Teacher Appreciation: Jacqueline Smith and Jessica Elder, Jackson Heights Inclusion

Glens Falls City School District recognizes national Teacher Appreciation Week by highlighting committed and enthusiastic teachers from every one of our schools each day of the week! Read on for an inside interview with Jessica Elder and Jacqueline Smith—they teach a kindergarten inclusive class at Jackson Heights.

two teachers in classroom smiling with teacher appreciation graphics

Jessica Elder is from Staten Island, NY and attended Staten Island Technical High School.  She received her undergraduate degree in Civil Engineering at Manhattan College before making a big career change and getting her masters in Elementary Education at SUNY Plattsburgh.  Everyone always asks her what she was thinking, moving from building bridges to teaching kindergarten, but this is definitely where she is meant to be!

Jacqueline Smith grew up locally and attended South Glens Falls High School. She received her Bachelor’s from the College of Saint Rose and her Master’s from Purdue University.

What is the best thing about inclusion and consultant team teaching? How does this “work” in your classroom?

student and teacher playing with blocke smiling
Jessica Elder at Jackson Heights

Jessica: The best thing about teaching an inclusive class is seeing acceptance firsthand. Kindergarteners are so genuine and will make friends with anyone so it is really wonderful to see all of our students playing together. I get to share this experience with Jacqueline, who I now consider a close friend, and she is an amazing teacher. I learn from her everyday and the students get to see our friendship and working relationship as an example.

Jacqueline: The best part of consultant teaching is getting to collaborate with other educators. Jessica and I use station teaching so students are receiving their instruction in small groups that rotate through each teacher’s station. I believe that learning differently requires teaching differently. By using the station teaching model we can differentiate our lessons to meet the needs of all learners.

How did you make the “transition” from your previous style?

students with teacher at desks in clasasroom
Jacqueline Smith at Jackson Heights

Jessica: I started at Jackson Heights in 2020 and it was only my second year teaching so I wouldn’t say I even had a style yet. That being said, they don’t teach you how to co-teach in teacher school! There is a lot of trust and letting go involved but Jacqueline and I found our groove very quickly. We fully share responsibilities and both of us teach all students. We teach everything in stations that the students rotate through in groups so we can reach every student where they are at.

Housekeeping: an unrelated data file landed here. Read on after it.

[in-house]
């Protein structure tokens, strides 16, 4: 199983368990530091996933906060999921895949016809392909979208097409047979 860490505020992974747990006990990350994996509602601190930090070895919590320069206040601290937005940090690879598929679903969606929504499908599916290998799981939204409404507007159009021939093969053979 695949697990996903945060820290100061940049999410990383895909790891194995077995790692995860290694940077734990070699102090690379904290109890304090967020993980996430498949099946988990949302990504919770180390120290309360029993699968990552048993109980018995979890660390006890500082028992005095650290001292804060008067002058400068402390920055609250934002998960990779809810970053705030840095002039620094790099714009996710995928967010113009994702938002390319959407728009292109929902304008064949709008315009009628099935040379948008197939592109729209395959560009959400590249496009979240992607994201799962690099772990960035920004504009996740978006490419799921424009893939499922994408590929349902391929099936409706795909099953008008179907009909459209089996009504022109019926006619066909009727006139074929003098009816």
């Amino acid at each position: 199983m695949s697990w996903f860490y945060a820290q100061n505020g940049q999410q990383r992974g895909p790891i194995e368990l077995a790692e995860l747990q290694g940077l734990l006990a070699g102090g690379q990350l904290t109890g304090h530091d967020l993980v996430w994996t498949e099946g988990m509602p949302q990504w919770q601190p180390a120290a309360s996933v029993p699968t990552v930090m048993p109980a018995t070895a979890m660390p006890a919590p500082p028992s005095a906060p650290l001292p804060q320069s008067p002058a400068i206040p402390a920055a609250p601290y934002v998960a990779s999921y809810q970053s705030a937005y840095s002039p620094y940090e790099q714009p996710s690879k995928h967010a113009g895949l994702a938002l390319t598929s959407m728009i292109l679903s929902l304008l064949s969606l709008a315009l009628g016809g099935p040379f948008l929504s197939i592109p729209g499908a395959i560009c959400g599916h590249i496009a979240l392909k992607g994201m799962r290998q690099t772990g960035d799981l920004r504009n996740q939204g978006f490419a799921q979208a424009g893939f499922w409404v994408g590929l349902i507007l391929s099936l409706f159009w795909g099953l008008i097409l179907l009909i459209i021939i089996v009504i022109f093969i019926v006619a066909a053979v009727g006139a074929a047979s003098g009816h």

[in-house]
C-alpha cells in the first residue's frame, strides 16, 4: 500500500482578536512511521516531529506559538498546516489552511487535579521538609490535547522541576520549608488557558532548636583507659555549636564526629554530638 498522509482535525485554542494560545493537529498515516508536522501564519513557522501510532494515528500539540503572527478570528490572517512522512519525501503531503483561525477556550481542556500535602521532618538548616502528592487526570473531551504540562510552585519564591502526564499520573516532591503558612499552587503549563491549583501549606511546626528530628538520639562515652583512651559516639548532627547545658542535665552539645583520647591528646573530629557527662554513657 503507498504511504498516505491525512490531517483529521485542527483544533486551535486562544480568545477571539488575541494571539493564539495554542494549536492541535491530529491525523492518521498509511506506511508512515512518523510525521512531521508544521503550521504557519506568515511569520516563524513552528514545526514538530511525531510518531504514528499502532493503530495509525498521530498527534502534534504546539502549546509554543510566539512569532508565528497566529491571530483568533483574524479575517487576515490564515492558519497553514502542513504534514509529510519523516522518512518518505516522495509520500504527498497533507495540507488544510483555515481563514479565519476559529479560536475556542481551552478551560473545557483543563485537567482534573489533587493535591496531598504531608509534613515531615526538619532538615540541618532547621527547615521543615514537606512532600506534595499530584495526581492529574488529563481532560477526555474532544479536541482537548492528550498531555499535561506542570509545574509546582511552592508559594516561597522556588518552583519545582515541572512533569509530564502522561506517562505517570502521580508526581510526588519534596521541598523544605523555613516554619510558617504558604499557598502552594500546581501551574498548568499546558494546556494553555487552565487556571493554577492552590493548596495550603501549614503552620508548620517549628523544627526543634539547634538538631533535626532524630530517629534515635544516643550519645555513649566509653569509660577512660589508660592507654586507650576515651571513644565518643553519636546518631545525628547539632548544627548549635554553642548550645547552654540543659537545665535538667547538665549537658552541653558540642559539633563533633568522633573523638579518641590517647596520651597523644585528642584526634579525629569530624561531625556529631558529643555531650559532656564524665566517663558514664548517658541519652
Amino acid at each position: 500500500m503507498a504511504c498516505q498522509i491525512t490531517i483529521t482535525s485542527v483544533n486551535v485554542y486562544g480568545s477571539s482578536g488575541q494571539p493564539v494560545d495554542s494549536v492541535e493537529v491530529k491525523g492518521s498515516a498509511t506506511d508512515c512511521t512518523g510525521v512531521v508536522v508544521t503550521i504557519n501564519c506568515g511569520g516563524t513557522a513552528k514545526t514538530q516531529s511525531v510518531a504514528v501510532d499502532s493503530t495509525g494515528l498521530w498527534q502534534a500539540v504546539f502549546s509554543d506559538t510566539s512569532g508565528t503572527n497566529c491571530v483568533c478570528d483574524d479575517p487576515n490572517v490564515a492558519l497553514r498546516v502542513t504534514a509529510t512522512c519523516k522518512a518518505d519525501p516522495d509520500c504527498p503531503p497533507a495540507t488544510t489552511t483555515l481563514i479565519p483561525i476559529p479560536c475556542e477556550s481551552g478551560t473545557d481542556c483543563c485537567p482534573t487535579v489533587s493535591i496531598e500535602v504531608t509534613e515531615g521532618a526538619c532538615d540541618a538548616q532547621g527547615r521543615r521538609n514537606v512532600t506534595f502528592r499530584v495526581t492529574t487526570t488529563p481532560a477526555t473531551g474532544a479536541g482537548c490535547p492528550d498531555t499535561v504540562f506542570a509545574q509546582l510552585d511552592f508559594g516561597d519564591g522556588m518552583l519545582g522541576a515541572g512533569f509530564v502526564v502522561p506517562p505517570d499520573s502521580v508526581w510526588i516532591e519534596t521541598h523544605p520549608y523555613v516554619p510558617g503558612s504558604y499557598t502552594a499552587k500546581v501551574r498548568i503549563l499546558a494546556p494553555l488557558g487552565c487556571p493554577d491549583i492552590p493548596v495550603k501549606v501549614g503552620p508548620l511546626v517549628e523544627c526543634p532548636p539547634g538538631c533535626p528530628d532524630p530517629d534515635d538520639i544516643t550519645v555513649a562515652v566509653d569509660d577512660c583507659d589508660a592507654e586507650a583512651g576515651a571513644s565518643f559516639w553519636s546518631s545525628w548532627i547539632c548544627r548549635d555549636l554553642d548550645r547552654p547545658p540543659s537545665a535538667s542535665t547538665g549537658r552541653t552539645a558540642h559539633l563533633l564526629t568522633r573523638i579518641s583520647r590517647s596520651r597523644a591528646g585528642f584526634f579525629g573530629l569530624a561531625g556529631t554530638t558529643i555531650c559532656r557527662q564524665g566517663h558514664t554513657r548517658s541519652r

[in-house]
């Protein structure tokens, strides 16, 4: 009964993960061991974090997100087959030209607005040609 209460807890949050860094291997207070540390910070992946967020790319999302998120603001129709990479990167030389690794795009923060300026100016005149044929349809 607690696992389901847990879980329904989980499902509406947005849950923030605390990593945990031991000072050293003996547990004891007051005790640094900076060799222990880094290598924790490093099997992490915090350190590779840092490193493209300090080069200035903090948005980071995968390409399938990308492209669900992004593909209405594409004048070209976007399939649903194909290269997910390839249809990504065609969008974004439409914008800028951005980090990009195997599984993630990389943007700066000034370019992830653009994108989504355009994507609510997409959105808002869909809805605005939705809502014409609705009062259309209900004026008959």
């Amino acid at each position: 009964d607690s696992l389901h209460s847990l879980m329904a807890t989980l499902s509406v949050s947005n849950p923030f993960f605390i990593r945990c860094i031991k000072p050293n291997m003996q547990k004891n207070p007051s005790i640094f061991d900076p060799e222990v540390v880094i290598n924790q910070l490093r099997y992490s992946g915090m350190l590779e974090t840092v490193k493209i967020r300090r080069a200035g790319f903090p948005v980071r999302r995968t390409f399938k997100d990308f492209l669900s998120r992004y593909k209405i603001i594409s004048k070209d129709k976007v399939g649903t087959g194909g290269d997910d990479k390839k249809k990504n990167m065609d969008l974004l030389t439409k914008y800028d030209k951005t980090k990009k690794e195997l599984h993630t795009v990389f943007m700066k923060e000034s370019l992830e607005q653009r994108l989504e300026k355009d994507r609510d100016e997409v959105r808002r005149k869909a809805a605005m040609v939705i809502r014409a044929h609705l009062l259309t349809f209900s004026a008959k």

Jacqueline: It has been wonderful teaching with Jessica, and I believe our strong partnership has made the transition so smooth. Prior to last school year, Jessica and I decided to share teaching responsibilities from the beginning. We have attended professional development opportunities and meetings together and are continuously learning and growing together as a team. We collaborate on all aspects of the job. It truly is a pleasure working with Jessica!

Describe your favorite lesson or unit from this year … and what did the students think of it?
teacher and student playing flower shop in the kindergarten classroomJessica: As a former engineer, I love teaching anything STEM related. One of my favorite lessons is having the students build Elf Traps around the holidays. We read “How to Catch an Elf” by Adam Wallace. Then we let the students use their imagination and all the recycled material we can find to build their own traps. The kids have so much fun and are so creative coming up with their plans. The best part is seeing their reactions to what the elves get up to overnight when we leave the traps around.

Jacqueline: My favorite lesson from this year was one that incorporated engineering into reading. After finishing the reading unit We are Readers, Jessica and I had the students recreate their favorite storybook characters using recycled materials. The students were very creative and came up with their own ways to design their characters. At the end of the lesson, the students shared with their classmates the characters they chose and described how they designed their characters. All students were engaged and had a lot of fun!

How was pandemic teaching for you? How are you doing now?
Jessica: I think every teacher could write a novel about the past two years. Kindergarten is so hands-on and we really want them to learn to work together. A global pandemic puts a damper on that so we have definitely had to get creative! Overall, our kids have been very resilient. One of the best days this year was the first day of no masks. Seeing their smiles as they came in is something I won’t forget.

Jacqueline: The pandemic has taught me about different ways to incorporate technology into my teaching style. Jessica and I have a Google Classroom that we use to post resources to our students and their families. I have always used songs and movement as a way to practice snap words. Now I record my songs and post them to our Google Classroom.